There are good reasons to be hopeful for the future. But unfortunately, the next few months are set to show the EU at its grubbiest. New presidents of the European Commission, European Council, European Central Bank (ECB) and European Parliament need to be chosen, as does the High Representative for Foreign Affairs and Security Policy.
The fortunate five ought to be selected on the basis of their personal qualities and relevant experience, with equal opportunities for candidates of different backgrounds. Instead they are likely to be chosen primarily on the basis of political horse-trading between national capitals and among EU institutions in Brussels.
The immediate priority is the appointment of the new European Commission president. Legally, he or she – until now it has always been a man – is nominated by the European Council, by qualified majority, and must then muster a simple majority in the Parliament. But in 2014, the Parliament foisted its choice – Jean-Claude Juncker, the EPP candidate – on to reluctant EU leaders. This time many EU leaders – not least President Macron – are keen to ditch this Spitzenkandidaten system and choose someone more to their liking from a wider talent pool.
The first opportunity for the Parliament to elect the new European Commission President is in July but it could take more time if the Parliament cannot muster a majority for its candidate or if the candidate will not be accepted by the Council. At the time of writing this article, speculations were rife about who may become next European Commission president.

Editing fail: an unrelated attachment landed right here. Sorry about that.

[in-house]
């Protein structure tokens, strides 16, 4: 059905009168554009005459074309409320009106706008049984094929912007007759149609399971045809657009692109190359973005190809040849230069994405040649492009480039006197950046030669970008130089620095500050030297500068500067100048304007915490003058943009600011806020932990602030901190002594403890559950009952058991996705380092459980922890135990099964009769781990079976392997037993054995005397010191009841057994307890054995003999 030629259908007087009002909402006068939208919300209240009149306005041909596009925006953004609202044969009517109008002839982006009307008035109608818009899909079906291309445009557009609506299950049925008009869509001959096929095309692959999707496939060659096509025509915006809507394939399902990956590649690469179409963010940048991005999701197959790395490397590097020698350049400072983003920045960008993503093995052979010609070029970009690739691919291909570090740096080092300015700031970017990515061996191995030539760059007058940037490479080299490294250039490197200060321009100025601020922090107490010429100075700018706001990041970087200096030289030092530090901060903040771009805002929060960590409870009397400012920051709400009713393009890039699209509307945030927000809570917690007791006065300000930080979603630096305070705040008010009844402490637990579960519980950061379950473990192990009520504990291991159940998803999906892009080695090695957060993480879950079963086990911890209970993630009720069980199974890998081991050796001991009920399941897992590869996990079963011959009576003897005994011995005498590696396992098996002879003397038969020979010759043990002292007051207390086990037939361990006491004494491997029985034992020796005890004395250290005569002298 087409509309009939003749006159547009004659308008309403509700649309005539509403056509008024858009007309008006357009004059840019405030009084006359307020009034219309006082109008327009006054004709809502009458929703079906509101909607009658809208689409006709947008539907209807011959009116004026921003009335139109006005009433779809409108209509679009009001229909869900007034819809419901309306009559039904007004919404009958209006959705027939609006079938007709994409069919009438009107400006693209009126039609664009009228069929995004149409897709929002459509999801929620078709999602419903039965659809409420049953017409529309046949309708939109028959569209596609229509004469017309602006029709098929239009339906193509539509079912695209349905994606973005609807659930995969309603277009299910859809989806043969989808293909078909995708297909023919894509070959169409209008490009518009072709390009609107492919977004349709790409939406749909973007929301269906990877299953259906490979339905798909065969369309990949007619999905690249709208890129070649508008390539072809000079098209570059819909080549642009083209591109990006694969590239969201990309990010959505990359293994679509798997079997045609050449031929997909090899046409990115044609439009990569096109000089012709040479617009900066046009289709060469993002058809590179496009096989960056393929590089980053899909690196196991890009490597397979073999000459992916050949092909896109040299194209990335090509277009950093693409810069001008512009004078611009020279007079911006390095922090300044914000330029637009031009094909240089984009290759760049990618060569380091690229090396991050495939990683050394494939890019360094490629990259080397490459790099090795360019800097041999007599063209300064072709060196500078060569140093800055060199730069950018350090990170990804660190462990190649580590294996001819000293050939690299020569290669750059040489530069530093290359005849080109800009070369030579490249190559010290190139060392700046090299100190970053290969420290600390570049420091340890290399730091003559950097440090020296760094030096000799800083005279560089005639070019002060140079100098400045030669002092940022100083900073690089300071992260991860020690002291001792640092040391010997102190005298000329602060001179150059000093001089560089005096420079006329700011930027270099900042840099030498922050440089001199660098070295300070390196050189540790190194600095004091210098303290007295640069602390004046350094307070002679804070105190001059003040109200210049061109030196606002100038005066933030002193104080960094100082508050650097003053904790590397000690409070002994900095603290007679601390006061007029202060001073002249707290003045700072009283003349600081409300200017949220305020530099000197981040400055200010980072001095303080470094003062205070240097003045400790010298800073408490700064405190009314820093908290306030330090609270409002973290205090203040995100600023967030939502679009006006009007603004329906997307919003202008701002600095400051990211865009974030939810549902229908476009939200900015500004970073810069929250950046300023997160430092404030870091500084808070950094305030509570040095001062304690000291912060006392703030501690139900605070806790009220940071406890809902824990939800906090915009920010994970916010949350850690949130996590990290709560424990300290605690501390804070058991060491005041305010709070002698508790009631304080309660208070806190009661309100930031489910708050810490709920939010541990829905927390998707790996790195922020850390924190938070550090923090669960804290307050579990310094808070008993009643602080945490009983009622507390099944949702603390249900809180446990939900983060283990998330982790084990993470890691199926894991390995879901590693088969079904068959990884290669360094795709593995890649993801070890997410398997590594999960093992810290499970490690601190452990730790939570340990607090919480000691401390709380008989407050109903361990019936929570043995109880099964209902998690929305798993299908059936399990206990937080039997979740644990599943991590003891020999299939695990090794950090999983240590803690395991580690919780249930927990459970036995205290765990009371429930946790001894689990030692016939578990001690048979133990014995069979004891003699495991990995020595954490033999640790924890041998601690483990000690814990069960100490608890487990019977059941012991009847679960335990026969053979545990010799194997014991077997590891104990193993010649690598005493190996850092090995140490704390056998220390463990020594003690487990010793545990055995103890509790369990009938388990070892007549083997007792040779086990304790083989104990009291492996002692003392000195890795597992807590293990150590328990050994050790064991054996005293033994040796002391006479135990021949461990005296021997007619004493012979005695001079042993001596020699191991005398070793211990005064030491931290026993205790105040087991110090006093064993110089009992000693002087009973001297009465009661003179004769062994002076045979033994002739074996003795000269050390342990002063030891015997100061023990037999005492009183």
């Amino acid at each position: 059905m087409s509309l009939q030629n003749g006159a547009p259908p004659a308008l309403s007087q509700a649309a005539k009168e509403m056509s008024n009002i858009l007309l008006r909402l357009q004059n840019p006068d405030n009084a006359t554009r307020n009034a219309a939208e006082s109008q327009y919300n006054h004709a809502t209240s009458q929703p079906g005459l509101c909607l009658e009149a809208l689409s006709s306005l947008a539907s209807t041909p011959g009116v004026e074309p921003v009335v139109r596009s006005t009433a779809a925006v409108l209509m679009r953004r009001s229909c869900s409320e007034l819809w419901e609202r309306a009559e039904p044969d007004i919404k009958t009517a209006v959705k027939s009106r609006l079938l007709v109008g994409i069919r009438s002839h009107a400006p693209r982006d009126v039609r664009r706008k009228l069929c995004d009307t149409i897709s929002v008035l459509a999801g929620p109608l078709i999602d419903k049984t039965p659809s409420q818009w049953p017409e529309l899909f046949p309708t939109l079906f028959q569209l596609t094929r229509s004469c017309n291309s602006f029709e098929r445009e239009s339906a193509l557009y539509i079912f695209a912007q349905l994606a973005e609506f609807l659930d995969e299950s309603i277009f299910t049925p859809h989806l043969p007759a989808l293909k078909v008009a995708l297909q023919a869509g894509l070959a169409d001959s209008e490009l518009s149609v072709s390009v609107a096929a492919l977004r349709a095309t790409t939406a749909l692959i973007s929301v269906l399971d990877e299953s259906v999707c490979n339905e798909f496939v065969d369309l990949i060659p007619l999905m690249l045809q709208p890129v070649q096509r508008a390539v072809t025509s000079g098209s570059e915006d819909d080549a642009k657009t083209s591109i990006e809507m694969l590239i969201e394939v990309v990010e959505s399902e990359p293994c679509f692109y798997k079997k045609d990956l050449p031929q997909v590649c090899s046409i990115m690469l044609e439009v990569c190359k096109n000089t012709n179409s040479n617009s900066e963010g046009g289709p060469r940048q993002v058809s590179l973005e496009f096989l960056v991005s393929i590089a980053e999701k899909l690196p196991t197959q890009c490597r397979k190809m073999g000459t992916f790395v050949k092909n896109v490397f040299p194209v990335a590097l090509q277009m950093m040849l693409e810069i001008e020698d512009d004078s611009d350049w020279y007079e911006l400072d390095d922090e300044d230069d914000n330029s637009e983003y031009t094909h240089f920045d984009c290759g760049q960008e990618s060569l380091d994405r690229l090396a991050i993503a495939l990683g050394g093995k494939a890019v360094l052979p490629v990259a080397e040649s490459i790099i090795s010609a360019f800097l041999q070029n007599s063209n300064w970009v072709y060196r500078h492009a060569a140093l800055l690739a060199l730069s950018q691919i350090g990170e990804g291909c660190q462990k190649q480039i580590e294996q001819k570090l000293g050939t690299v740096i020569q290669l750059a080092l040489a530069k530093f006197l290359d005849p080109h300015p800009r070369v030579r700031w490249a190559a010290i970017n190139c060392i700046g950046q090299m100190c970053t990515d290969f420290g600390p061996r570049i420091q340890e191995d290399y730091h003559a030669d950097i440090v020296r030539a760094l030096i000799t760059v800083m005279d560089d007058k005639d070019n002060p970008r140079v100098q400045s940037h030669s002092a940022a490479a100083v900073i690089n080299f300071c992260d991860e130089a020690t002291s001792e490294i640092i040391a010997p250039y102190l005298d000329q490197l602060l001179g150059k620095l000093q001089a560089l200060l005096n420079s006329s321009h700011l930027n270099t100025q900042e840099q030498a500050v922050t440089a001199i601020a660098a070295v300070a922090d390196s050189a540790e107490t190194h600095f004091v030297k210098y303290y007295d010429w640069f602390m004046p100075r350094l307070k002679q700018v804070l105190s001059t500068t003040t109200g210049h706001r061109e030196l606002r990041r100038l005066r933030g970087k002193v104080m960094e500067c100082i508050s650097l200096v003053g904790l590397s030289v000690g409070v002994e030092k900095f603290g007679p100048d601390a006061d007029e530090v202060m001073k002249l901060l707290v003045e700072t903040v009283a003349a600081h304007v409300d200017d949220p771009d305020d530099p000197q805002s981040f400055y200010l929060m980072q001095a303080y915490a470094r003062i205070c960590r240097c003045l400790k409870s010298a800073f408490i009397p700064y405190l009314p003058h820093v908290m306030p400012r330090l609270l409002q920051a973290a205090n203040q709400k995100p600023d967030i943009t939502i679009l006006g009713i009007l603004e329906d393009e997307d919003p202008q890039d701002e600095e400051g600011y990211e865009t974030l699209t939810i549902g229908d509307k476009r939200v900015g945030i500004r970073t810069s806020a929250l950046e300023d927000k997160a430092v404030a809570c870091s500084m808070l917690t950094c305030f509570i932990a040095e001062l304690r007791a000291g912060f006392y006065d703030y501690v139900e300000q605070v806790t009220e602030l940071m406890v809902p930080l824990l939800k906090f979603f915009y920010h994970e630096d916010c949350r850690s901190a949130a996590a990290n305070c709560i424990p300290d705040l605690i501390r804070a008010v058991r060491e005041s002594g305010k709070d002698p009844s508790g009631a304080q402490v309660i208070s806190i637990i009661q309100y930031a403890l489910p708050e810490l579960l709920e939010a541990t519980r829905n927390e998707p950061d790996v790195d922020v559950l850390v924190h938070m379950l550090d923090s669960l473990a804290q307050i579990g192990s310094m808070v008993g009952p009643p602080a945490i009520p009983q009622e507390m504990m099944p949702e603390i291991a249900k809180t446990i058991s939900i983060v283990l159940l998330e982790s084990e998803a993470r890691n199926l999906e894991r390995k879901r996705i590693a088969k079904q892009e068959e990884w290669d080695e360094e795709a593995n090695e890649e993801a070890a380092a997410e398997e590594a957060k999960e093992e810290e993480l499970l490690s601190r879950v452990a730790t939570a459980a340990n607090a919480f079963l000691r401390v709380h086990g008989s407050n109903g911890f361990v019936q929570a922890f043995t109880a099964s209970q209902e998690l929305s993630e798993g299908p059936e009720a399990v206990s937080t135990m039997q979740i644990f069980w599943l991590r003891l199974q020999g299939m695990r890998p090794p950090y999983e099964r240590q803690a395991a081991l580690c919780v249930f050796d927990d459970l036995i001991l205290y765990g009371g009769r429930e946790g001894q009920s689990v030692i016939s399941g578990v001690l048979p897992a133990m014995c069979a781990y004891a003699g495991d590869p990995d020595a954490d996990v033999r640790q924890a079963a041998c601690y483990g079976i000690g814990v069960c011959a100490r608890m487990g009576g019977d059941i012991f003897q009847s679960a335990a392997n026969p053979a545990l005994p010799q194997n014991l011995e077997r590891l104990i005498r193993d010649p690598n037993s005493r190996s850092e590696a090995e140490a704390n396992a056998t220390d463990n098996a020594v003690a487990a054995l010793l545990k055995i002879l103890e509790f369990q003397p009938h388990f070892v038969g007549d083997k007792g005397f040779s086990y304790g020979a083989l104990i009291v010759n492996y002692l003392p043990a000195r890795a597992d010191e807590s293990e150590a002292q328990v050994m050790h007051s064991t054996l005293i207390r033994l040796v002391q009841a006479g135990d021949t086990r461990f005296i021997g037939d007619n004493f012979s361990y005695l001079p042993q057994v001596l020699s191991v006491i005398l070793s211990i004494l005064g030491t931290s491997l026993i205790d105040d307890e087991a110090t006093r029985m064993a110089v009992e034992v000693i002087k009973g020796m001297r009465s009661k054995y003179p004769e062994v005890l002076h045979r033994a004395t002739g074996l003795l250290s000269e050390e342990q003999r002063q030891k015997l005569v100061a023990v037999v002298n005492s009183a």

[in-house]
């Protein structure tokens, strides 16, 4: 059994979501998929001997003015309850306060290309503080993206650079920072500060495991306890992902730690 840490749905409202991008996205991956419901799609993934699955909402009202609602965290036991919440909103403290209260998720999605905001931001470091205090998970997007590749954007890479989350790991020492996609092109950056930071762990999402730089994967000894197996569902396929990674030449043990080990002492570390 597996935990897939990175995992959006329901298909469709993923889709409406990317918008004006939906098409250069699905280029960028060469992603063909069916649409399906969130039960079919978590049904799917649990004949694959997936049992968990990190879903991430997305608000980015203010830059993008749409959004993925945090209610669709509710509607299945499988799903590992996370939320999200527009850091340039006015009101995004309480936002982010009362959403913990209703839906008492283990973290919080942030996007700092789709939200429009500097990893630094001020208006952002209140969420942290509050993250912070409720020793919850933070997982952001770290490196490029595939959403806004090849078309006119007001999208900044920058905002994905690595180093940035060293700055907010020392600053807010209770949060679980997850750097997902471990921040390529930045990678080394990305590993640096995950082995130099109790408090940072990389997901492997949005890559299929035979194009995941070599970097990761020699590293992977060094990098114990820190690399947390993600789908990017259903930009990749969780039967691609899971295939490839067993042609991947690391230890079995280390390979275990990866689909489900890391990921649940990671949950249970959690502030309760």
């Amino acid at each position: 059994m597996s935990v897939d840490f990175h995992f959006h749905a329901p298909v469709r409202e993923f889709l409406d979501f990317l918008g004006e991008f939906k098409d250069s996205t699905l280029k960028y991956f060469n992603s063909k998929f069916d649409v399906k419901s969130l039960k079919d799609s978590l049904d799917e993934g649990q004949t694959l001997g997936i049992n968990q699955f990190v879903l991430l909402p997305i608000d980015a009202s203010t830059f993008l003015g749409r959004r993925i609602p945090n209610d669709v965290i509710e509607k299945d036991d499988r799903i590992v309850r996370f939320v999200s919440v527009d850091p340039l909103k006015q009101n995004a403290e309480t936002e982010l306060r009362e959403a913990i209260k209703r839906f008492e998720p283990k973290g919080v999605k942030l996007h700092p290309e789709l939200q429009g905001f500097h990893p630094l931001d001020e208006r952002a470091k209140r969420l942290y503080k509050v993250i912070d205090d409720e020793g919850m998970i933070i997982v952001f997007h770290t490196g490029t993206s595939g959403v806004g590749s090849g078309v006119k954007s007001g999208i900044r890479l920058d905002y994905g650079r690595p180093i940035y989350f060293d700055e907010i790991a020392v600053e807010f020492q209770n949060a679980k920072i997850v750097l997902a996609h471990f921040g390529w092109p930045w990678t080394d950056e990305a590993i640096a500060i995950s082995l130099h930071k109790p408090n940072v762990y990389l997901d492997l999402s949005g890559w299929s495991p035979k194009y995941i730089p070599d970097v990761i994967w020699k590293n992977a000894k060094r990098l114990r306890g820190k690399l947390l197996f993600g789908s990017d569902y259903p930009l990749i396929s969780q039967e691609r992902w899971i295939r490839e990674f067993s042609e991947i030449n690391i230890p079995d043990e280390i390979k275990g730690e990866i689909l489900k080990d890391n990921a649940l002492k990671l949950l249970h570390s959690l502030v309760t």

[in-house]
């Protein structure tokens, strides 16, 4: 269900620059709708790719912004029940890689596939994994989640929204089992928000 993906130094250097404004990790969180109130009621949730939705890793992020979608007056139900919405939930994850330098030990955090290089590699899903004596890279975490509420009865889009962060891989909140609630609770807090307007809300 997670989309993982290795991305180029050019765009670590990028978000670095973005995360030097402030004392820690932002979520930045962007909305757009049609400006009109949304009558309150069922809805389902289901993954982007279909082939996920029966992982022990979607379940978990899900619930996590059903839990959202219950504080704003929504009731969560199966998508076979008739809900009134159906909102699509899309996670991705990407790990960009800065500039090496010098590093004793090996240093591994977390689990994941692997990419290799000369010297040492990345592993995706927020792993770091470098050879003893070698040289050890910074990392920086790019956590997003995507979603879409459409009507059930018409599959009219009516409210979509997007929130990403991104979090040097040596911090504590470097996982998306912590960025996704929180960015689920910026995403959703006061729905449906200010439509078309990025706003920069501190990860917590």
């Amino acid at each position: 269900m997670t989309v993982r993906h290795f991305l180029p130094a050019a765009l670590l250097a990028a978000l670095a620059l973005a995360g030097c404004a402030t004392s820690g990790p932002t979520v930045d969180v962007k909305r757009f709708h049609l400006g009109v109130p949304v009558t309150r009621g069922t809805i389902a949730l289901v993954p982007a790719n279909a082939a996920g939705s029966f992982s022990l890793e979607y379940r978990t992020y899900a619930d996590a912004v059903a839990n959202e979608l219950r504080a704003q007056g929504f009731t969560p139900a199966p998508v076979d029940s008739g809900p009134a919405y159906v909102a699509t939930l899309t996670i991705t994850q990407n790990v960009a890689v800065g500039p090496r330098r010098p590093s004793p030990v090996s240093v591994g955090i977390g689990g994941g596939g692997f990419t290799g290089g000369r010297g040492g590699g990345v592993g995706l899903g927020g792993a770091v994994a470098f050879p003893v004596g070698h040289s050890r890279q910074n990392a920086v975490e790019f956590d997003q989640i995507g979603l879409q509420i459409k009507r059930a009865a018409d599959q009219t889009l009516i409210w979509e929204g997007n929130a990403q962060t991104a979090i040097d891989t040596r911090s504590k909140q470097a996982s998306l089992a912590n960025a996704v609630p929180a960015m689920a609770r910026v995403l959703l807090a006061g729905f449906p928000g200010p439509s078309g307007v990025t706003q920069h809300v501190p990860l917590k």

While the EPP remains the largest group in the Parliament, its diminished numbers will make it harder for its uninspiring and poorly qualified candidate, Manfred Weber, to impose himself. As a member of the Bavarian sister party of Angela Merkel’s Christian Democrats (CDU), he formally has the backing of the German Chancellor – for now. But a weakened Merkel is unlikely to expend much political capital on his candidacy.
For sure, Parliament has a collective interest in asserting its right to choose the next Commission president. But Weber will not readily command majority support there. He is unacceptable to many MEPs because of his previous closeness to Viktor Orban, Hungary’s far-right prime minister (and EPP member). Nor is a dirty deal with the S&D to share out the top jobs possible; the EPP would also need the support of the liberals or the Greens, which is unlikely to be forthcoming. And since the EPP grabbed all the presidencies in 2014, even the S&D owe it few favours.
The S&D candidate, Frans Timmermans, is bright, widely respected and better qualified than Weber, having been Juncker’s deputy at the Commission and before that Dutch foreign minister. But since the EPP got more seats than the S&D, it is unlikely to rally behind him. And an alternative coalition would require an implausible coalition of the Socialists, liberals, Greens and the far-left.